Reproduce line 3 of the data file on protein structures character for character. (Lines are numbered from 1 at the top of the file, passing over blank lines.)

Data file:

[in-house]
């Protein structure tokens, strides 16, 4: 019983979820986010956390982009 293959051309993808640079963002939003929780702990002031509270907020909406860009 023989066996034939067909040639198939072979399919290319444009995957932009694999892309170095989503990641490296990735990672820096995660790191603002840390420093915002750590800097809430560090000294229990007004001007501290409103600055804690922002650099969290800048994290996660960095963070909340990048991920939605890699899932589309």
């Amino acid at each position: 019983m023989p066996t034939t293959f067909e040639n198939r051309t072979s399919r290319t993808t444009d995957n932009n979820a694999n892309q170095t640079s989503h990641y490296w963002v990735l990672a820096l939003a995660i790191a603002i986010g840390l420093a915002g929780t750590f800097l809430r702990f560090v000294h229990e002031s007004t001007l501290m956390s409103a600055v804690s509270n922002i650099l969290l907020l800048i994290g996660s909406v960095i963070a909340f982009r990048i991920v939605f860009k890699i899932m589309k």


């Amino acid at each position: 019983m023989p066996t034939t293959f067909e040639n198939r051309t072979s399919r290319t993808t444009d995957n932009n979820a694999n892309q170095t640079s989503h990641y490296w963002v990735l990672a820096l939003a995660i790191a603002i986010g840390l420093a915002g929780t750590f800097l809430r702990f560090v000294h229990e002031s007004t001007l501290m956390s409103a600055v804690s509270n922002i650099l969290l907020l800048i994290g996660s909406v960095i963070a909340f982009r990048i991920v939605f860009k890699i899932m589309k």